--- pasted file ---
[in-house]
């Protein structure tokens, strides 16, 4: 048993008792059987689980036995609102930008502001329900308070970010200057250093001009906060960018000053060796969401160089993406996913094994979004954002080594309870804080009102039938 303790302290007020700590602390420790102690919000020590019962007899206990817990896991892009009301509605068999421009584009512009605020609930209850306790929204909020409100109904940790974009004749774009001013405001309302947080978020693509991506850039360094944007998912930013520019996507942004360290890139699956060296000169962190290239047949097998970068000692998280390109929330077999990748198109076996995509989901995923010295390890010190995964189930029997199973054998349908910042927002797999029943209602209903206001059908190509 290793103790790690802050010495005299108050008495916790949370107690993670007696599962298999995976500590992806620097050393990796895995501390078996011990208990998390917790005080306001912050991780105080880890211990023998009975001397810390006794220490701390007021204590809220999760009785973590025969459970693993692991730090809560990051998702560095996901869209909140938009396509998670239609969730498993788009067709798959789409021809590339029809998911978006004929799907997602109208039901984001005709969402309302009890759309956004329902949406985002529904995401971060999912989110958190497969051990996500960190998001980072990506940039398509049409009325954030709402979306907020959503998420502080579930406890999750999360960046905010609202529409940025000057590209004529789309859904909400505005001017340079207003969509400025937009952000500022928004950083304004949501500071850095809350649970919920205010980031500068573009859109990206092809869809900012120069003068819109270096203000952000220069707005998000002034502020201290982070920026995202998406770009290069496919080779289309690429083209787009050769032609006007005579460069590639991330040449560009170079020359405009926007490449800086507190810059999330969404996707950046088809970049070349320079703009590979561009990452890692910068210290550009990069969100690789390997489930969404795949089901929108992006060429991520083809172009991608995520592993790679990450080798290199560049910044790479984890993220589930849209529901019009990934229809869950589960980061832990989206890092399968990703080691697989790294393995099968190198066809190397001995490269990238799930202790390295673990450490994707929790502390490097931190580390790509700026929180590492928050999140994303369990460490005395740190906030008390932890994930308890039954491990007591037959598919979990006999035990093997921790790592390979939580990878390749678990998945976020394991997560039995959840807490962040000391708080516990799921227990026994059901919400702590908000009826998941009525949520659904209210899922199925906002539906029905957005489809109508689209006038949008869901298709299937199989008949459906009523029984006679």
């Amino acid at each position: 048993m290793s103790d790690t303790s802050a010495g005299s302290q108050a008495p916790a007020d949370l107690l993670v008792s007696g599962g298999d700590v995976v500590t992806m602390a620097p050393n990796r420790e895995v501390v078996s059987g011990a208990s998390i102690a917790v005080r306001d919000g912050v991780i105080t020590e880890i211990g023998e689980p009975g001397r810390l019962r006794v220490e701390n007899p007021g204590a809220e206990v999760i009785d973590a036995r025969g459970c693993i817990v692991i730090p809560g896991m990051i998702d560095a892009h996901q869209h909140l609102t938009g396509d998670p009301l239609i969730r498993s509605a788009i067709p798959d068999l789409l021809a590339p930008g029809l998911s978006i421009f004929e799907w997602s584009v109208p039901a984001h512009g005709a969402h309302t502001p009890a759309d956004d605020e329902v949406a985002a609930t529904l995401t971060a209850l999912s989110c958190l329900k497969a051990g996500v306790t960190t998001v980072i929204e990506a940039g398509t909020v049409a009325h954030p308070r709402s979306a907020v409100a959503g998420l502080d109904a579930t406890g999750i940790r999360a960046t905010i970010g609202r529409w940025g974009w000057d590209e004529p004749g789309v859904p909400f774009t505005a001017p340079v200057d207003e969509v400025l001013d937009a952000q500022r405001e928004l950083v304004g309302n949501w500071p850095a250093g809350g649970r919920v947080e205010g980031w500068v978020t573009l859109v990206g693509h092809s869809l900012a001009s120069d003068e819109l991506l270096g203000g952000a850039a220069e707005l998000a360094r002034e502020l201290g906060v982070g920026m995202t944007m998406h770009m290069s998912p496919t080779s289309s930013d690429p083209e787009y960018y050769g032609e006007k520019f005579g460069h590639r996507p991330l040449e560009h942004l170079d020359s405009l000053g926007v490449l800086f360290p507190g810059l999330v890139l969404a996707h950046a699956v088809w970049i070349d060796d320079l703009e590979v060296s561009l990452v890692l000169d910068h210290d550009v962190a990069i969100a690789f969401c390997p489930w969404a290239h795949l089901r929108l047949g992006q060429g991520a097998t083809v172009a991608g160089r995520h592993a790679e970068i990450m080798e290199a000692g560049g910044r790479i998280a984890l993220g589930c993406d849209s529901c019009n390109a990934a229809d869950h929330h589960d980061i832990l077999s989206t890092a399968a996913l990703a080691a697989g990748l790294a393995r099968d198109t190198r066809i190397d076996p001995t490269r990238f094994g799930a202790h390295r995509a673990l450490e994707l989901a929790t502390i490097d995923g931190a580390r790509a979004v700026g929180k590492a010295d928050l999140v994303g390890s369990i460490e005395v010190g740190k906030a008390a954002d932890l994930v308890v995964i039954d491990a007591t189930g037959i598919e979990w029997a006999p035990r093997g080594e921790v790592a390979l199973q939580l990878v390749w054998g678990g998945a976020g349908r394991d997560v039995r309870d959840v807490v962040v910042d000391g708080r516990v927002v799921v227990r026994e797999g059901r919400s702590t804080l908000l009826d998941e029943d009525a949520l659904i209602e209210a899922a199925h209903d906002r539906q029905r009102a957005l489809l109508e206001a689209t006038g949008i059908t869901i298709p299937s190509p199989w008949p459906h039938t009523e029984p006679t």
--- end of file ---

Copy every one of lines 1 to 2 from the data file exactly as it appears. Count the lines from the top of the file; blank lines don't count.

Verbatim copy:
[in-house]
């Protein structure tokens, strides 16, 4: 048993008792059987689980036995609102930008502001329900308070970010200057250093001009906060960018000053060796969401160089993406996913094994979004954002080594309870804080009102039938 303790302290007020700590602390420790102690919000020590019962007899206990817990896991892009009301509605068999421009584009512009605020609930209850306790929204909020409100109904940790974009004749774009001013405001309302947080978020693509991506850039360094944007998912930013520019996507942004360290890139699956060296000169962190290239047949097998970068000692998280390109929330077999990748198109076996995509989901995923010295390890010190995964189930029997199973054998349908910042927002797999029943209602209903206001059908190509 290793103790790690802050010495005299108050008495916790949370107690993670007696599962298999995976500590992806620097050393990796895995501390078996011990208990998390917790005080306001912050991780105080880890211990023998009975001397810390006794220490701390007021204590809220999760009785973590025969459970693993692991730090809560990051998702560095996901869209909140938009396509998670239609969730498993788009067709798959789409021809590339029809998911978006004929799907997602109208039901984001005709969402309302009890759309956004329902949406985002529904995401971060999912989110958190497969051990996500960190998001980072990506940039398509049409009325954030709402979306907020959503998420502080579930406890999750999360960046905010609202529409940025000057590209004529789309859904909400505005001017340079207003969509400025937009952000500022928004950083304004949501500071850095809350649970919920205010980031500068573009859109990206092809869809900012120069003068819109270096203000952000220069707005998000002034502020201290982070920026995202998406770009290069496919080779289309690429083209787009050769032609006007005579460069590639991330040449560009170079020359405009926007490449800086507190810059999330969404996707950046088809970049070349320079703009590979561009990452890692910068210290550009990069969100690789390997489930969404795949089901929108992006060429991520083809172009991608995520592993790679990450080798290199560049910044790479984890993220589930849209529901019009990934229809869950589960980061832990989206890092399968990703080691697989790294393995099968190198066809190397001995490269990238799930202790390295673990450490994707929790502390490097931190580390790509700026929180590492928050999140994303369990460490005395740190906030008390932890994930308890039954491990007591037959598919979990006999035990093997921790790592390979939580990878390749678990998945976020394991997560039995959840807490962040000391708080516990799921227990026994059901919400702590908000009826998941009525949520659904209210899922199925906002539906029905957005489809109508689209006038949008869901298709299937199989008949459906009523029984006679």